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Brexit – A Nation Divided
Woken up yet? It’s been exactly one week since the Brexit votes were cast, and the nation still seems to be either in unperturbed shock or rampant celebration. David Cameron has resigned from his post, as have half the Labour Party, and a number of Conservative MP’s have within the last two days announced their bid for the leadership, arguing over the best way to tear a divided nation from Europe.
‘Divided’ is the salient word here. The one thing the referendum revealed more than anything was just how fragmented the electorate is. These divisions lie not just between different parts of the Union but between different age groups as well.
As the BBC’s chart shows, 73% of the voters aged between 18-24 were in favour of Remain, with support dropping significantly the older voters are. Moreover, areas in favour of Remain had a far larger immigrant population than those voting Leave. From these statistics we can glean that Gen Y have a much more internationalist view than their older counterparts, and are less concerned about immigration and much more about their own ability to live and work abroad freely.
Looking at some of our own data, this certainly correlates. Of the thousands of people using our services to legalise their documents for use in other countries, 60% are between the ages of 18 and 34. This makes sense. Millennials have grown up within the climate of radical internationalisation. The EU, in its current form, has been a part of their lives for as long as they can remember, and they appreciate the ability it gives them to live within any of its member countries at any time or to holiday abroad without worrying about visas. But there’s something far more significant about their support for Remain.
The EU represents a culture of collaboration and openness between people, regardless of their backgrounds or any differences they may have. Millennials looking at the Leave camp see the exact opposite of these values, where immigration is a word spat out with enmity, where hard-nosed lies told by men in suits become part of the national conversation and lead to rises in racist incidents across the country. For them, the EU is a bastion of social equality, human rights, and concern for the environment, and the decision to Leave seems overtly at odds with their beliefs.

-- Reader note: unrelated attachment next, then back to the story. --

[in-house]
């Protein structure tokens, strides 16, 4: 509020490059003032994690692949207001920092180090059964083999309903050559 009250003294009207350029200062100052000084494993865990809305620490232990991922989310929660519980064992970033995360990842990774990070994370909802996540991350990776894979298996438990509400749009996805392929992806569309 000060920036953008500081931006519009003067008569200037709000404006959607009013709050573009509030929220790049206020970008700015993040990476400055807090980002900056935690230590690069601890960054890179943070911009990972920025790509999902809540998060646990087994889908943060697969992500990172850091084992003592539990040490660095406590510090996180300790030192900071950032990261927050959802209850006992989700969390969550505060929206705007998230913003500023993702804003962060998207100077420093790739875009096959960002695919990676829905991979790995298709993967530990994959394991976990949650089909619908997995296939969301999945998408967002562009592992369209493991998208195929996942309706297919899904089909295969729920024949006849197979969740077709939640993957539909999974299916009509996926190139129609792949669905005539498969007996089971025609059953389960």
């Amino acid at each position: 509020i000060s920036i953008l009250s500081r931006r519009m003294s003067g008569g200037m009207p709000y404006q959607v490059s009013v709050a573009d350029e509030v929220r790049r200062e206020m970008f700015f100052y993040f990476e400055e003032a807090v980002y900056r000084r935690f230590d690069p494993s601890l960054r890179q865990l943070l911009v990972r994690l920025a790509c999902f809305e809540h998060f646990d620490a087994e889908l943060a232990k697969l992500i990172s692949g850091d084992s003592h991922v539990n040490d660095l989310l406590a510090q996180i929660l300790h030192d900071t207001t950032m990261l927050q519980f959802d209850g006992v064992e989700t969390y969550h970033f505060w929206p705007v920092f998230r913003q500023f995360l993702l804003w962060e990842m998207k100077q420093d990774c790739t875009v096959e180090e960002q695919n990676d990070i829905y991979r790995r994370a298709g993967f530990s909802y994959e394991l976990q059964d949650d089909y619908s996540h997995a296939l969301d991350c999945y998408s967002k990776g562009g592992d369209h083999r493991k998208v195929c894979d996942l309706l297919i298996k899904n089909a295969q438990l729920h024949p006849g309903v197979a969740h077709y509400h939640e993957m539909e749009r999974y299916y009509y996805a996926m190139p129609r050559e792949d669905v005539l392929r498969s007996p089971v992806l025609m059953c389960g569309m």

It would be little surprise then if the result furthers their disengagement with politics. “They don’t listen to us anyway” goes the familiar refrain, “so why should we bother?” Yet the politics of today are the politics of change. The same has been said by millions of working class voters across the UK as they’ve had the squeeze of austerity thrown upon them over the last 8 years, through no fault of their own. Given the chance to vote on real change (whether you think that positive or negative), they decided to ignore the opinions of the status quo, who warned them of the dangers if they defied them. 62% of voters with no formal qualifications voted Leave. They took their chance and stuck it to the man.
Apathy does not bring change. If only younger voters had rallied with such vigour before the referendum, perhaps they could have affected the result. Voter turnout was pegged at 36% for those aged 18-24. Yet there is hope. A petition for a second referendum has reached over 4,000,000 signatures thus far, forcing parliament to at least put it on the agenda. The danger is that young people choose to disengage even more at a time their rights are being impinged upon the most. Now is the time to make sure their voices are heard.
The petition won’t do any good of course. The referendum isn’t legally binding but the democratic contract between us and our elected officials means that the result can’t be ignored. 52% of the UK voted out. So we head to the gates, and wonder what bittersweet horrors lie ahead.
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